I plan to solve that problem by doing what I can and throwing money at the rest.  Working longer is absolutely worth it to maintain both my own mental health and a good, healthy relationship with my mom, so that I can appreciate and enjoy my time with her instead of resenting the burden.

FireHiker

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Re: Could you do this?
« Reply #17 on: January 18, 2019, 12:29:21 PM »
I think it's super dependent on the people in question. For my mother-in-law, yes, absolutely. My father-in-law or my own mother? Oh hell no, it would be a disaster. I think adult children living with their parent(s) doesn't necessarily have to be a negative. My sister-in-law has her son and son's boyfriend back with them while they save up money for a down payment. They pay rent to her and it's a mutually beneficial situation where everyone is happy. My sister-in-law tends to get lonely after raising three kids and having a husband who has his own activities that he's out doing at odd hours (hockey). I wouldn't be able to live with my mother ever, but if I had a mom like my sister-in-law I'd have been just fine paying rent in the same house if it was a situation that made sense for everyone.

use2betrix

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Re: Could you do this?
« Reply #18 on: January 18, 2019, 12:44:19 PM »
I'm pretty easy going (I think, anyway).

I’m a bit skeptical. You always have seemed a bit... cranky....

AMandM

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Re: Could you do this?
« Reply #19 on: January 18, 2019, 12:45:36 PM »
I could and would, because
1) my father and I are both easy-going and get along very well. We'd happily do stuff together, chat, or do things separately. We'd both be happy for me to take over the cooking.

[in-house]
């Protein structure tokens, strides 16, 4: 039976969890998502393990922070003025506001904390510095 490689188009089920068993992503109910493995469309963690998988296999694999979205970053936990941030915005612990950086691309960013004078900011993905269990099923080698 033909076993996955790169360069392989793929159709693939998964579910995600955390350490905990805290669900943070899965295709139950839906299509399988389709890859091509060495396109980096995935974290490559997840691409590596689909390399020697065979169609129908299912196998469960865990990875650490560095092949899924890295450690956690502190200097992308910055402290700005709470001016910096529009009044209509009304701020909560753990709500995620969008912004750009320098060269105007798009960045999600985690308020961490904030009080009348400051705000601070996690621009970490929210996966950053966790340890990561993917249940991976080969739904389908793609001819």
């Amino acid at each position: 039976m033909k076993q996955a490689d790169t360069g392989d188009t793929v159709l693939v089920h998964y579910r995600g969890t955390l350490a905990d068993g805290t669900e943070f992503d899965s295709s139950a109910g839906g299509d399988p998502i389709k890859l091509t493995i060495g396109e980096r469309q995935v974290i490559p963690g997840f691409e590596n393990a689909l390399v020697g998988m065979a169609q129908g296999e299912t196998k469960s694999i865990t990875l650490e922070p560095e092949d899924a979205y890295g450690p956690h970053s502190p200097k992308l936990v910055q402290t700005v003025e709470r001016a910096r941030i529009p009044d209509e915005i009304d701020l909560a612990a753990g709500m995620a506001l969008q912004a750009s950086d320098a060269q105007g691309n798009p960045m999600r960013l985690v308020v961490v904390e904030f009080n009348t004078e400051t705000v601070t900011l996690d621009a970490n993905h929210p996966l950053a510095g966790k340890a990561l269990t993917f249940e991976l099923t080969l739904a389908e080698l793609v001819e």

2) there's enough room in his house for us to be apart when we want to.
3) I'm confident that I could renew threads of old friendships and make new ones in his city, which is where I grew up, so that I would have a social network independent of him.

It's not entirely clear to me whether these all hold true for you.  #3 is really important, even for an introvert. My grandmother moved in with us when I was a kid and never managed to make friends of her own. It was very painful for her.  Are you already in the same town as your father, so that you'd have to move house but not uproot yourself? Could you keep your current job, if any?

Kapiira

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Re: Could you do this?
« Reply #20 on: January 18, 2019, 01:52:43 PM »
Another option that is similar to buying a duplex is to build a casita on the property.  We've thought about doing this for my in-laws.

mspym

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Re: Could you do this?
« Reply #21 on: January 18, 2019, 03:20:24 PM »
I couldn't do it but we are in the process of helping my mother move to my sister's farm, where she will have her own wee house. This was a solution that met both company and autonomy needs for both of them.

asiljoy

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Re: Could you do this?
« Reply #22 on: January 18, 2019, 04:04:03 PM »
My Mom lives with me, but 1) its my house, so it didn't feel like I was moving into my old room from high school? 2) we are similar in temperament and sat down to set boundaries early 3) my house has a mother in law apartment that has rooms like an extra kitchen we frankly don't utilize AT ALL, but could should either party feel like they need more space. The original plan was to convert that space into a rental unit for income, but this works too.

ThatGuy

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Re: Could you do this?
« Reply #23 on: January 18, 2019, 09:44:58 PM »